You don’t know everything

By you I mean I. I’m ready to admit, I don’t know everything.

It’s an admission that doesn’t cause me to blush but makes me feel stronger. By acknowledging how little I know, I’m motivated to find out more about a topic.

With a few months of work as a software engineer under my belt now, I have a good sense of my standing among other software engineers in the field. Form a technical standpoint, I’m far from good. I mean on a scale of 1 to 10, with 1 being practically useless, I think I’m at 5 – not completely useless but still having a lot to learn.

Now that’s an admission you won’t see very often, especially if that person is looking to climb the professional ladder…

But I think it’s important and necessary to be truthful to yourself once in a while.

On most days you can “hustle” and pretend that you got your shit together and can do these amazing things. That brings with it numerous benefits, like better team morale, higher likelihood of having the person on the opposite end of a business transaction partially fooled, and an overall sense of self satisfaction. It’s good and it’s necessary, since we’re all imposters in some ways until we are not.

But I deeply believe that in the occasional moments when we are truthful to ourselves, we make the most progress, personally and professionally.

So allow me to admit that I’m not that good a software engineer yet. To be specific, based on my recent experiences at work, I know I need to work these specific areas:

  • Embracing a different language and framework from what I’m used to (Python and Django)
  • Being able to tell in at least half of all decision-making occasions whether Approach A or B is going to be a better decision down the road
  • Bridging the gap between my typing and thinking speeds so I can create features and fix bugs quicker (I think much slower than I can type at 105 WPM)

Now I have a list. Great, another list!

I’m being half sarcastic there. Only half.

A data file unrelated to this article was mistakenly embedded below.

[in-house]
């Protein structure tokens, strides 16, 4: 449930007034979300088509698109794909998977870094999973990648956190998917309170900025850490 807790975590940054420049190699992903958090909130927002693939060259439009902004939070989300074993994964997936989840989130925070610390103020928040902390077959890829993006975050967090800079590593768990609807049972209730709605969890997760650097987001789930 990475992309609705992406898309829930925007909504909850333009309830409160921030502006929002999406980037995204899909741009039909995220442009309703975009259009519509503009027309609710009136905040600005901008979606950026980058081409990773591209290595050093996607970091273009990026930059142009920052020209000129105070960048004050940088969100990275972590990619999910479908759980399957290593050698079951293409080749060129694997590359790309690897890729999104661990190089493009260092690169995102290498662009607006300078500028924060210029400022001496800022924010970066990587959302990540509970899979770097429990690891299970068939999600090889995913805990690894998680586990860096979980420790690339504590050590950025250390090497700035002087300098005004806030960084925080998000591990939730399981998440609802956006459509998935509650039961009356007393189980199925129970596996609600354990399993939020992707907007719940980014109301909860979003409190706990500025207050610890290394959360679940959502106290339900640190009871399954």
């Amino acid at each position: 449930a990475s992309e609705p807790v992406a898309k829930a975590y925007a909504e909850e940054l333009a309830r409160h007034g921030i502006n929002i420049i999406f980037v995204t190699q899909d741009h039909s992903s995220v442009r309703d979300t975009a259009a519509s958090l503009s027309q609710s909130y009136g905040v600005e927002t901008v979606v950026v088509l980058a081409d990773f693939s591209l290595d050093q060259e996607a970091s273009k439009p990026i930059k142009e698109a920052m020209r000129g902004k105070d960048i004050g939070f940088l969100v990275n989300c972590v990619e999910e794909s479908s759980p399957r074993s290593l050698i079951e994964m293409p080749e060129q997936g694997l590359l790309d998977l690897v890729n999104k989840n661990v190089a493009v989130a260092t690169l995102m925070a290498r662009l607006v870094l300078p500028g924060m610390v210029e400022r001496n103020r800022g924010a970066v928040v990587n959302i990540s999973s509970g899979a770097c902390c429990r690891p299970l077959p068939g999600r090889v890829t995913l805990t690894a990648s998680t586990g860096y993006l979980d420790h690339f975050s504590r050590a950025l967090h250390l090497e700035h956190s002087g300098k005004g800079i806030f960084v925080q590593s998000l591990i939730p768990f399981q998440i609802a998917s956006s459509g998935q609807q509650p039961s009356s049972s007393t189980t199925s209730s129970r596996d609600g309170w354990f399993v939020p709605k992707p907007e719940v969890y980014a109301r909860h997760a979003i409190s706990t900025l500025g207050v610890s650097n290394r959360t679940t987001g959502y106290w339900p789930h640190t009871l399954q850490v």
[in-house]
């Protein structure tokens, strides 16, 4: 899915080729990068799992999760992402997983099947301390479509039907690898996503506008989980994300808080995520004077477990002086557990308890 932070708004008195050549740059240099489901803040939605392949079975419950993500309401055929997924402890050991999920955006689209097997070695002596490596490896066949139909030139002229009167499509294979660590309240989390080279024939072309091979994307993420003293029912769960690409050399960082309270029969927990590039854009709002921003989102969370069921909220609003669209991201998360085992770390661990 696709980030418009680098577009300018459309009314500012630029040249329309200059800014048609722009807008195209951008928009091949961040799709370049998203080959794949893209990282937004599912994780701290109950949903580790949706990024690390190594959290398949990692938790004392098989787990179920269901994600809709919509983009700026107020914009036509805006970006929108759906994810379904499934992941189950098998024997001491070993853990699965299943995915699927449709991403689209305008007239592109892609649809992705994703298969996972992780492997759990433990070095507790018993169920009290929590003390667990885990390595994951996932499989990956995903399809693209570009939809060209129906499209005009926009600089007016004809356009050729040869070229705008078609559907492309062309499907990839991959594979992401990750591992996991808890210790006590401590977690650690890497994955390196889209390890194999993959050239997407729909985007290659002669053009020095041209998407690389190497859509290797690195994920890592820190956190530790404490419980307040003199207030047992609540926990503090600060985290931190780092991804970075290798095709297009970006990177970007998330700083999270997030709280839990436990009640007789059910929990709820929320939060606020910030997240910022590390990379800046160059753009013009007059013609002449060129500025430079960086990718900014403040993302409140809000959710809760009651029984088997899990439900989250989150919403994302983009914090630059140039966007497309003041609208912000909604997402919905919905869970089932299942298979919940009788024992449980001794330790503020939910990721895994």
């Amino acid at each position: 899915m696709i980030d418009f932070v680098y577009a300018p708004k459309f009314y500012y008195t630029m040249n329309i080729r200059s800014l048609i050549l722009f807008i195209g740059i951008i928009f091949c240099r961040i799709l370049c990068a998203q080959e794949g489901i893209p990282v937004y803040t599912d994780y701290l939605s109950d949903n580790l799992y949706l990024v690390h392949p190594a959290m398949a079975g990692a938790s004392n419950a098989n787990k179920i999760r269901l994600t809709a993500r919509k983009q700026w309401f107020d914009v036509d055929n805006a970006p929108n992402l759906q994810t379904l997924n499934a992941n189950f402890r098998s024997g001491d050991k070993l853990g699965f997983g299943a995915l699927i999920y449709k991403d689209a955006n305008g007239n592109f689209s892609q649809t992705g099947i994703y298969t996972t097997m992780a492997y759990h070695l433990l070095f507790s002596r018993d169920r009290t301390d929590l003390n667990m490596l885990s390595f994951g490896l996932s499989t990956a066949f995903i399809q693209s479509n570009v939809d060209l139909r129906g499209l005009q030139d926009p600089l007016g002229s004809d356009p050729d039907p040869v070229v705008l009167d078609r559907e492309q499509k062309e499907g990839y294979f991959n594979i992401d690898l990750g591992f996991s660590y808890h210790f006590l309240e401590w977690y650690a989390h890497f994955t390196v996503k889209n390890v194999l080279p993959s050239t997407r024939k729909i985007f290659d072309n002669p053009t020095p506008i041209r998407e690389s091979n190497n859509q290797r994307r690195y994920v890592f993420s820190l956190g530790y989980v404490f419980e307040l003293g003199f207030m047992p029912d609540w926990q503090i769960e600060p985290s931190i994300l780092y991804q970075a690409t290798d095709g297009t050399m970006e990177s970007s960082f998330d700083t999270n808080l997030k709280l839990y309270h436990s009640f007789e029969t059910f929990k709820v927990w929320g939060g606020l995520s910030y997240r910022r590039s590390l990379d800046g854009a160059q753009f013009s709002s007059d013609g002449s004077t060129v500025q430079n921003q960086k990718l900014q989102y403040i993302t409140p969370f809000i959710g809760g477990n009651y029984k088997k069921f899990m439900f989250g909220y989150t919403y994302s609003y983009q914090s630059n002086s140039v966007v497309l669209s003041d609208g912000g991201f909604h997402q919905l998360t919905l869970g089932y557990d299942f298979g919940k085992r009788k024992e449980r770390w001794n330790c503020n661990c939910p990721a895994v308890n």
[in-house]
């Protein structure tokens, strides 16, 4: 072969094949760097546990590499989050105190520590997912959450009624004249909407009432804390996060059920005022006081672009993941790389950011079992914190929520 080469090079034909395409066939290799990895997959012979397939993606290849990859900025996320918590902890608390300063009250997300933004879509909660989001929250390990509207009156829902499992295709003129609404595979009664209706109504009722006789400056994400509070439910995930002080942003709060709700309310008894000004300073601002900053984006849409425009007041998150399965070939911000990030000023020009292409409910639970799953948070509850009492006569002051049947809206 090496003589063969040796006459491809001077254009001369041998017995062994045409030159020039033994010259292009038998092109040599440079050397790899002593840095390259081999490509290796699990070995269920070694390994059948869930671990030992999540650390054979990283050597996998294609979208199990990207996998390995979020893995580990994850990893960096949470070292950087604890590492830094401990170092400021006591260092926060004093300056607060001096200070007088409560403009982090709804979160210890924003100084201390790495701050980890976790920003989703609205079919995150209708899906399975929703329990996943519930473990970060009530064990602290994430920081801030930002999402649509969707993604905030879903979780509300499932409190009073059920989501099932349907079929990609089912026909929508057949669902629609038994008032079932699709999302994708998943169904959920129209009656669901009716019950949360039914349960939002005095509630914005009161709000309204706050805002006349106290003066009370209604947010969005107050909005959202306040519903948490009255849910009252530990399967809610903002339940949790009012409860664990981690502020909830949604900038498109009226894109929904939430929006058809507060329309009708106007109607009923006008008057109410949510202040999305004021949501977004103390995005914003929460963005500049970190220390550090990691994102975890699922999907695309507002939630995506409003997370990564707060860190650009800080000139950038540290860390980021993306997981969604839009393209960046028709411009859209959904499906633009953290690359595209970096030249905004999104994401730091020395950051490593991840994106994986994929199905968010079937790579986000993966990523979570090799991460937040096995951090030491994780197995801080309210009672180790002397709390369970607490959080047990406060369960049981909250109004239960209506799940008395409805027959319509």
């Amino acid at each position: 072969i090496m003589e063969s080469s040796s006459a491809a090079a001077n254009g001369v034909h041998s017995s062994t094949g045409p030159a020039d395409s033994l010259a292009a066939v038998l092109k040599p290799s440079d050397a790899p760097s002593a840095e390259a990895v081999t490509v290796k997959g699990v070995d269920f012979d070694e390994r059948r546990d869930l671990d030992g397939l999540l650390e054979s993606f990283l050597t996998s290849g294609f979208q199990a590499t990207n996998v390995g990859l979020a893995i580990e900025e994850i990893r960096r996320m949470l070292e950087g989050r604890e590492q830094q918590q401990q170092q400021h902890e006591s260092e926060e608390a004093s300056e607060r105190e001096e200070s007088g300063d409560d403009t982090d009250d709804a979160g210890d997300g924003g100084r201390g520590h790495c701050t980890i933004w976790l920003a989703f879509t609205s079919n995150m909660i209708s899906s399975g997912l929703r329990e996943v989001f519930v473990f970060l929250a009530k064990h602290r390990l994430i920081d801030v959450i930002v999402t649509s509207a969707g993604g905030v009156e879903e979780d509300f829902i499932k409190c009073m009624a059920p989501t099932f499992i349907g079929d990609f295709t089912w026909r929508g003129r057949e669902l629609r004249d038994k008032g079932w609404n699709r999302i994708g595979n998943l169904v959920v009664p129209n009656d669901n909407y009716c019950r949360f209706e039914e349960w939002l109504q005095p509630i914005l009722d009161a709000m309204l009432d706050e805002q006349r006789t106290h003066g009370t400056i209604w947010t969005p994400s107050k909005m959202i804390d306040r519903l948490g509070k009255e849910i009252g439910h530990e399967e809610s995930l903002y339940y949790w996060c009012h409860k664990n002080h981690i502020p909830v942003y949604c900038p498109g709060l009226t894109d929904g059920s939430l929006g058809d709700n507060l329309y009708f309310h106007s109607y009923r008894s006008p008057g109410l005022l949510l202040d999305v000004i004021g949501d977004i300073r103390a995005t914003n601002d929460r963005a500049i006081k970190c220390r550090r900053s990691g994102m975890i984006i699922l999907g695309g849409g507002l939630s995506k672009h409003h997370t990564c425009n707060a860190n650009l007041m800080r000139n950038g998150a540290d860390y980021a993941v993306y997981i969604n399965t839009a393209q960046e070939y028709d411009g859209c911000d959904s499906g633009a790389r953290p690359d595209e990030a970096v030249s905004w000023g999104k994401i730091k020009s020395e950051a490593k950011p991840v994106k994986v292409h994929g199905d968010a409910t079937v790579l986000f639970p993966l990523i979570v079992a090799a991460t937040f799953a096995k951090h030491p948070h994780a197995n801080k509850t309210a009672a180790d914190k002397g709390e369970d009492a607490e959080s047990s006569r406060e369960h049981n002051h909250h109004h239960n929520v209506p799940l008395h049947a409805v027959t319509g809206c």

I believe in lists and know a few good people who do too. Lists make concrete the floaty “I think”s, which in turn makes it possible for me to break through them.

With this list what I’m going to do is to break it down further into sub-lists. For example, I’ll make a list of things that answers this question: what’s stopping me from embracing Python and Django?

  • The syntax looks different from JavaScript
  • Resentment towards the fact that if we used NodeJS instead of Django on the project, I’d be able to code entirely in JavaScript (this is funny because I once lamented how difficult it is to set up a NodeJS server)
  • Not knowing enough to write code without having to cross- and double-check everything in the documentation and existing code

And then from there I’m going to come up with questions, this time as specific as possible, that would help me overcome this sub-list:

  • Why do you need to import so many basic features in Python? (I have a hunch for this answer, but knowing the philosophy of Python’s creators might offer insights into how I should be thinking about the language)
  • Why are Django controllers called views? That really confuses the shit out of me and I know I’m definitely not alone
  • What mental hacks can I use to convert my mind to thinking in Django’s terms?
  • Why do I need to deal with Serializers in Django when I don’t have to in a similar framework like Ruby on Rails?
  • What does class Meta: do in a Django model?
  • How exactly do you set up a REST API in Django REST Framework?
  • What’s the easiest way to pretty-print things in Terminal when working in Python and Django?

Man, the list is long!

But that’s how you know you know nothing. Jon Snow.

Perhaps it might be helpful to other software engineers looking for answers to these questions, so I intend to share my findings in another post. Enter your email in the box in the right panel to get notified to come read it when it’s out.